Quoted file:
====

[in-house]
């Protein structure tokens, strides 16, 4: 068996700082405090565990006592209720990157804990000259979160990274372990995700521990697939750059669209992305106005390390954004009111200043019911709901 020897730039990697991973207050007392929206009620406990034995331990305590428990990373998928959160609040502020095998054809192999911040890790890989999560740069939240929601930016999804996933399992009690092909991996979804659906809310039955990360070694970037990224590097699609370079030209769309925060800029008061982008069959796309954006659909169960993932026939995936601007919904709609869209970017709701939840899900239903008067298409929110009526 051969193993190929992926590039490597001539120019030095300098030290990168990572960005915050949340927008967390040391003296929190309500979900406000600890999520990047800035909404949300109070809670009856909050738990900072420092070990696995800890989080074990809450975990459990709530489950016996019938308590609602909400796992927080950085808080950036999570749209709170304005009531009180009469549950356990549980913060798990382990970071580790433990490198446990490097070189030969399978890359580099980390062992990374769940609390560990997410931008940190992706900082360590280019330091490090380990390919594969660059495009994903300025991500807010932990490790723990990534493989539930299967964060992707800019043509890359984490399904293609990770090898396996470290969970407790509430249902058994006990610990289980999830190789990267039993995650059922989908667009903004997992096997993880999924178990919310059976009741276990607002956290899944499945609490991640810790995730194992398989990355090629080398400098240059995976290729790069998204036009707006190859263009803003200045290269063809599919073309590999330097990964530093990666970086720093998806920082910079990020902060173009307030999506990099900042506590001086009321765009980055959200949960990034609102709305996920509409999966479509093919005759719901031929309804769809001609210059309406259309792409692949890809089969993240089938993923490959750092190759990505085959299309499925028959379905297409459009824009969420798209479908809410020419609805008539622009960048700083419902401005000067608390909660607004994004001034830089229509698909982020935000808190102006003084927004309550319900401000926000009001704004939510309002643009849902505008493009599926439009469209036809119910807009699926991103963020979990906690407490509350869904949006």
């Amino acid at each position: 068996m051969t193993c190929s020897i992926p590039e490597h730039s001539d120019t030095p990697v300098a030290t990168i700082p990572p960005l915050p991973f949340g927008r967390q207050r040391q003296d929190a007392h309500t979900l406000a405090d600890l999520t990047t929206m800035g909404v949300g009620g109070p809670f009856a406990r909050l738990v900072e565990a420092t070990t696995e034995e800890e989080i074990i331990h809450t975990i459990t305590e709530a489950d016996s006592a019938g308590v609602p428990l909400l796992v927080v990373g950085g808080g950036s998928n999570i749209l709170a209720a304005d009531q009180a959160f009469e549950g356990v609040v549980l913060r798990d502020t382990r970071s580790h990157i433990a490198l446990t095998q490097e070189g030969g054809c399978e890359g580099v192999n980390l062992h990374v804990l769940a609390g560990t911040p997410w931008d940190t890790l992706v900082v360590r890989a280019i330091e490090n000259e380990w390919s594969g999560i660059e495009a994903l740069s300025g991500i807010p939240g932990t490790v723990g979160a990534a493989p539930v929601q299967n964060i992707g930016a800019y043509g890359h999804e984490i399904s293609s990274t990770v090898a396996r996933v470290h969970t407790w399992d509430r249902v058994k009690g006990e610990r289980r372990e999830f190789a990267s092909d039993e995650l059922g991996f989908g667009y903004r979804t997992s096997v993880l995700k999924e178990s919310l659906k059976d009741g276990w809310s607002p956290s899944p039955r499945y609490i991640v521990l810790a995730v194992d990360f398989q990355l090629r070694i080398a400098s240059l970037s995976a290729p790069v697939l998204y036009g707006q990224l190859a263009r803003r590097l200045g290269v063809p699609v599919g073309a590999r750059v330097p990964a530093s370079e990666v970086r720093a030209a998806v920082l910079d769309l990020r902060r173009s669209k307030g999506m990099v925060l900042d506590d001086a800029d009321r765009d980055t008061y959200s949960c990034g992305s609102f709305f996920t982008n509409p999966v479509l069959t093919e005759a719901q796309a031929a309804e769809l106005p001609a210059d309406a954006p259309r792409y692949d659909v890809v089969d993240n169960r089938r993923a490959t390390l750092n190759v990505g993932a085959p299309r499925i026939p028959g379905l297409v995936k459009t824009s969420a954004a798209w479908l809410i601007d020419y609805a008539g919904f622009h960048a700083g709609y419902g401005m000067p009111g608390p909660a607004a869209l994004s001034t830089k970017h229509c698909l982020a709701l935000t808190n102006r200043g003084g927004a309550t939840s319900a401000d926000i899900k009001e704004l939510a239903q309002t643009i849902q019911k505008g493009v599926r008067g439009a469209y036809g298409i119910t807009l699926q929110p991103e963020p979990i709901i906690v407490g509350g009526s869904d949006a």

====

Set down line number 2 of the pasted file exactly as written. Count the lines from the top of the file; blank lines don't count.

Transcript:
């Protein structure tokens, strides 16, 4: 068996700082405090565990006592209720990157804990000259979160990274372990995700521990697939750059669209992305106005390390954004009111200043019911709901 020897730039990697991973207050007392929206009620406990034995331990305590428990990373998928959160609040502020095998054809192999911040890790890989999560740069939240929601930016999804996933399992009690092909991996979804659906809310039955990360070694970037990224590097699609370079030209769309925060800029008061982008069959796309954006659909169960993932026939995936601007919904709609869209970017709701939840899900239903008067298409929110009526 051969193993190929992926590039490597001539120019030095300098030290990168990572960005915050949340927008967390040391003296929190309500979900406000600890999520990047800035909404949300109070809670009856909050738990900072420092070990696995800890989080074990809450975990459990709530489950016996019938308590609602909400796992927080950085808080950036999570749209709170304005009531009180009469549950356990549980913060798990382990970071580790433990490198446990490097070189030969399978890359580099980390062992990374769940609390560990997410931008940190992706900082360590280019330091490090380990390919594969660059495009994903300025991500807010932990490790723990990534493989539930299967964060992707800019043509890359984490399904293609990770090898396996470290969970407790509430249902058994006990610990289980999830190789990267039993995650059922989908667009903004997992096997993880999924178990919310059976009741276990607002956290899944499945609490991640810790995730194992398989990355090629080398400098240059995976290729790069998204036009707006190859263009803003200045290269063809599919073309590999330097990964530093990666970086720093998806920082910079990020902060173009307030999506990099900042506590001086009321765009980055959200949960990034609102709305996920509409999966479509093919005759719901031929309804769809001609210059309406259309792409692949890809089969993240089938993923490959750092190759990505085959299309499925028959379905297409459009824009969420798209479908809410020419609805008539622009960048700083419902401005000067608390909660607004994004001034830089229509698909982020935000808190102006003084927004309550319900401000926000009001704004939510309002643009849902505008493009599926439009469209036809119910807009699926991103963020979990906690407490509350869904949006």